Is My Aortic Valve Bicuspid?

Happy Thanksgiving to everybody stateside!

This morning I was doing some research on bicuspid aortic valves. If you have a bicuspid valve, usually that's a sign that you will have some heart issues at some point in your life. A lot of people don't know that they have one because it's not easy to detect. As of today I still don't know whether or not I have a bicuspid valve. My cardio wrote on an echo report at my valve is tricuspid. However, my surgeon told me that he thinks it is actually bicuspid and that this was "missed." The fact that I've always had a heart murmur is another indicator, it seems. It's important because if you have a bicuspid valve and you develop valve disease there is a likelihood of associated disorders, primarily problems with the aorta known as aneurysms. These can be deadly in and of themselves. In the literature you can read references to people dying of a "heart attack," while what they probably had was an aortic aneurysm. It's scary stuff, but no sense avoiding it, so I'm researching it.

I suspect that once I get a copy of the echocardiogram done at the hospital last week I'll have a much better idea where I stand. The tech was very thorough including using the transducer under my chin and throat to look down at the aorta. That echo report copy can't come soon enough!

Wednesday, November 26, 2008

Symptoms - How Do You Know?

With a failing heart valve, the difficulty in self assessing symptoms feeds into denial. When I went to see my cardio last August, I had no reason to suspect that my visit would be any different than the previous year’s visit. In 2007 he gave me an echocardiogram and told me at the end of the visit that things were pretty much the same as they had been when he last saw me in 2004. So, no change, no worsening but for a little bit of heart enlargement in three years was good news. However, this year the results of the echo were quite different. “Your valve opening is a little smaller,” he told me. “If you get any dizziness, chest pain, shortness of breath, or fainting, you’ll need to get medical attention,” he continued. Well, this was a major change from the previous year to be sure! And here I was expecting the same old unchanged diagnosis.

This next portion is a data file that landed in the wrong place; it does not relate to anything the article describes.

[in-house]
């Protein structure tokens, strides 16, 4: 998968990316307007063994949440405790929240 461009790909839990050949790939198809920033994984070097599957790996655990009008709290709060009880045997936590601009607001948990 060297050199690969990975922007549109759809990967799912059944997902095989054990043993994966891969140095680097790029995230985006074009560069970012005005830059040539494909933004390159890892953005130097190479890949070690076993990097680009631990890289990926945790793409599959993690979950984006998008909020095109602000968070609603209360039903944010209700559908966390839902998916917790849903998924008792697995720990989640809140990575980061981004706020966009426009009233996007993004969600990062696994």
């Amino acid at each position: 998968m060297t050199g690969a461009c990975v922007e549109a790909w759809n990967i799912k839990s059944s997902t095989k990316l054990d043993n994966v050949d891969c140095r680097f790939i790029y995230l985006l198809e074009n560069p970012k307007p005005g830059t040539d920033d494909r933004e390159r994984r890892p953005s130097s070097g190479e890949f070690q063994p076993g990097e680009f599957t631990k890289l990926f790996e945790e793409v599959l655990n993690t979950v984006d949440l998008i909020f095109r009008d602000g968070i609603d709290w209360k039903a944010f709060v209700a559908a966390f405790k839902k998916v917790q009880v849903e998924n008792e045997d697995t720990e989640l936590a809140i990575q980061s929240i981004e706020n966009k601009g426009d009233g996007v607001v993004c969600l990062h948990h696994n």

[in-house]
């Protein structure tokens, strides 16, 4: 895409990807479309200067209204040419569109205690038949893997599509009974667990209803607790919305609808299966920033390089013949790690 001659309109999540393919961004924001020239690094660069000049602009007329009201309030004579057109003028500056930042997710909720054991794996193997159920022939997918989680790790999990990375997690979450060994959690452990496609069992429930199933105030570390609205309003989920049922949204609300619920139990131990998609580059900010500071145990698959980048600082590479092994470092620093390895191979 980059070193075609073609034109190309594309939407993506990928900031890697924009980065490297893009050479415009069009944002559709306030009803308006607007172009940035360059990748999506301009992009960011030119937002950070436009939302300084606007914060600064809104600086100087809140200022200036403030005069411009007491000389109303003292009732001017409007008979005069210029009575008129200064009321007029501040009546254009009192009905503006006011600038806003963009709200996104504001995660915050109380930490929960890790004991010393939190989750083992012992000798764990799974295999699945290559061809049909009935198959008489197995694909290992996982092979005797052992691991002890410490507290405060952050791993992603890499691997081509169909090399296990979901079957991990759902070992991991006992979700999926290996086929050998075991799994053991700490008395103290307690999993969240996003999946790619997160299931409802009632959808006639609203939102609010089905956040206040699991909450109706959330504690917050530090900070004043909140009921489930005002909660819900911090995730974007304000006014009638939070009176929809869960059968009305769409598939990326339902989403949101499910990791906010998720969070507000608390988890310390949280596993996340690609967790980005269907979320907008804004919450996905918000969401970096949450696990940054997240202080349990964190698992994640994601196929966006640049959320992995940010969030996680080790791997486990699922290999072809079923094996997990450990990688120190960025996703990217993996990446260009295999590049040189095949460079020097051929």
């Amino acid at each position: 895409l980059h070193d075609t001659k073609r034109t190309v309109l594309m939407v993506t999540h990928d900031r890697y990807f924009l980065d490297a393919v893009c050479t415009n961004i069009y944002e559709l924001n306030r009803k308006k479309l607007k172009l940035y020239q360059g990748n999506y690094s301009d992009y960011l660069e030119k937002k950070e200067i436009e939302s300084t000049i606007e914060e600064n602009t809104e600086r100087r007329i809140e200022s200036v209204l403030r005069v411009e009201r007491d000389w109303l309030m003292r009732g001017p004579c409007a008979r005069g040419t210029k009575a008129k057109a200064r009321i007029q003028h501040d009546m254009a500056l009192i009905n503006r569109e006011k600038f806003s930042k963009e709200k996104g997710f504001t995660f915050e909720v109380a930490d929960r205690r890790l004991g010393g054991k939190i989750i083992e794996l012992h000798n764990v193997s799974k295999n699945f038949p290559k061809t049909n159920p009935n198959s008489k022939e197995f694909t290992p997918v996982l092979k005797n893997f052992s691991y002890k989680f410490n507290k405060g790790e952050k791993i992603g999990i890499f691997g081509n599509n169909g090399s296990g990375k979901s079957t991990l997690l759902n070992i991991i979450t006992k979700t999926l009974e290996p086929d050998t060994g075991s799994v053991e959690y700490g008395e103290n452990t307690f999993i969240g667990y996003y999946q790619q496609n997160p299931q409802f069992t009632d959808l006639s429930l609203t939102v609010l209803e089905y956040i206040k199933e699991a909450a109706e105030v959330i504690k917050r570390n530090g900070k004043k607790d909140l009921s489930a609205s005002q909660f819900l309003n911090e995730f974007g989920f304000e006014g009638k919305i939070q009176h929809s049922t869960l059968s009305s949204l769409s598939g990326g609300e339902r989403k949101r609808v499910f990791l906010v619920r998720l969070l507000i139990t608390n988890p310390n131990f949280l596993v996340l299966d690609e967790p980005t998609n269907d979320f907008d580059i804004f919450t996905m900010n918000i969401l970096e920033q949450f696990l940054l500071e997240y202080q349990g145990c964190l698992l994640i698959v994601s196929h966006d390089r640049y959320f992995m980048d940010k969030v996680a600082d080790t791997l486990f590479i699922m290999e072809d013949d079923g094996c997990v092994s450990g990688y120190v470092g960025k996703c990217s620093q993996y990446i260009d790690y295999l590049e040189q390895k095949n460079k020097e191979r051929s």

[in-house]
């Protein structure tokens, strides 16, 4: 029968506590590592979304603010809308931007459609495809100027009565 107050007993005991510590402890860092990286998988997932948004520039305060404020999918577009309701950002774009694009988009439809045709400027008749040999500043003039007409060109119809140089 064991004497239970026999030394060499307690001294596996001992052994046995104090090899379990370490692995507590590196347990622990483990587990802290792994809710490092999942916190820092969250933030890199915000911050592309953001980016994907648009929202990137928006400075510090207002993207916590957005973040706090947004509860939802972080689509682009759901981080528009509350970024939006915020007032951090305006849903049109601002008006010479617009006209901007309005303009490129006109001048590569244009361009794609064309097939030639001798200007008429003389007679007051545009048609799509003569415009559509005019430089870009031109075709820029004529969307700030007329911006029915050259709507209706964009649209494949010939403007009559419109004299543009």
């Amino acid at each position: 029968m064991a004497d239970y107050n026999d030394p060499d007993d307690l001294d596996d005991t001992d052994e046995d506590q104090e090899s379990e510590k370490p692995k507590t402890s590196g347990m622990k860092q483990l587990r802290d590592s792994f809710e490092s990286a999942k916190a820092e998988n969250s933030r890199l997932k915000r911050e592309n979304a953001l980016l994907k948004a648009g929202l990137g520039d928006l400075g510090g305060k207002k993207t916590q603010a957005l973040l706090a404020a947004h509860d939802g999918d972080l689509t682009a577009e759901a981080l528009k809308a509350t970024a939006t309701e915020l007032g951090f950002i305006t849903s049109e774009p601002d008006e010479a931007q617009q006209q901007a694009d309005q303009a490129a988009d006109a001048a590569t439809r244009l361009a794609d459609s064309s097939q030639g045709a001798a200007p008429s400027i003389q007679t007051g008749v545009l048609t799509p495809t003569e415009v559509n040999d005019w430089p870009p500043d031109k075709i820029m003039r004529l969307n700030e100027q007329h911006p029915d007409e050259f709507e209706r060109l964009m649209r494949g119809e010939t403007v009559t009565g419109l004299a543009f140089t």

“Any chest pain, dizziness, fainting, or shortness of breath?” This had been the first question the cardio asked me last August. “No, none.” I replied. But actually, in retrospect, that was an incorrect answer. What exactly is “shortness of breath” or “Dyspnea?” Here’s a medical definition: a feeling of difficult or labored breathing that is out of proportion to the patient's level of physical activity. I wish I had looked that up a long time ago. I’ve been huffing and puffing for a long time now. Climbing a few steps, or walking up a slight hill causes me to pant. That is labored breathing which is out of proportion to the level of activity. After all, until sometime in 2005 I had been jogging three times a week. I stopped, not because I wanted to but because I simply couldn’t do it anymore. I asked one cardio about this and he blamed it on my getting older and putting on weight. That was wrong. In retrospect, I now believe that the valve problem was the reason I couldn’t jog anymore. I was becoming symptomatic as a result of progressive aortic valve disease. But I needed help assessing my own symptoms – help that was not forthcoming.

Waiting...For A Call From The Hospital

Today I’m expecting the hospital to call with test scheduling. I need to get a CT Angio Chest, which will tell whether or not I have any coronary artery blockage. If I do, that trips the wire and surgery here I come. Otherwise, “we may wait some’ said Dr. Bavaria, my surgeon. This is not great. It’s more uncertainty. Oh well.

We had just moved to Long Island in early 2004 when I found out about my AS (aortic stenosis.) The move went sour pretty quick. I hated Long Island. The winter of 2004 was one of worst they had seen in years…cold and wet. Moving to Long Island looked like a good idea on paper. We would be closer to New York City and right across the bay from our summer house on Fire Island. But it didn’t turn out well. The house was one problem, The basement flooded all the time when it rained. I couldn’t set up my toy trains or my workshop. The roof leaked one day. Living in suburbia was another shock. I really felt isolated. I had no idea I was such a city boy. I became seriously depressed. I started selling off prized trains from my collection in a panic.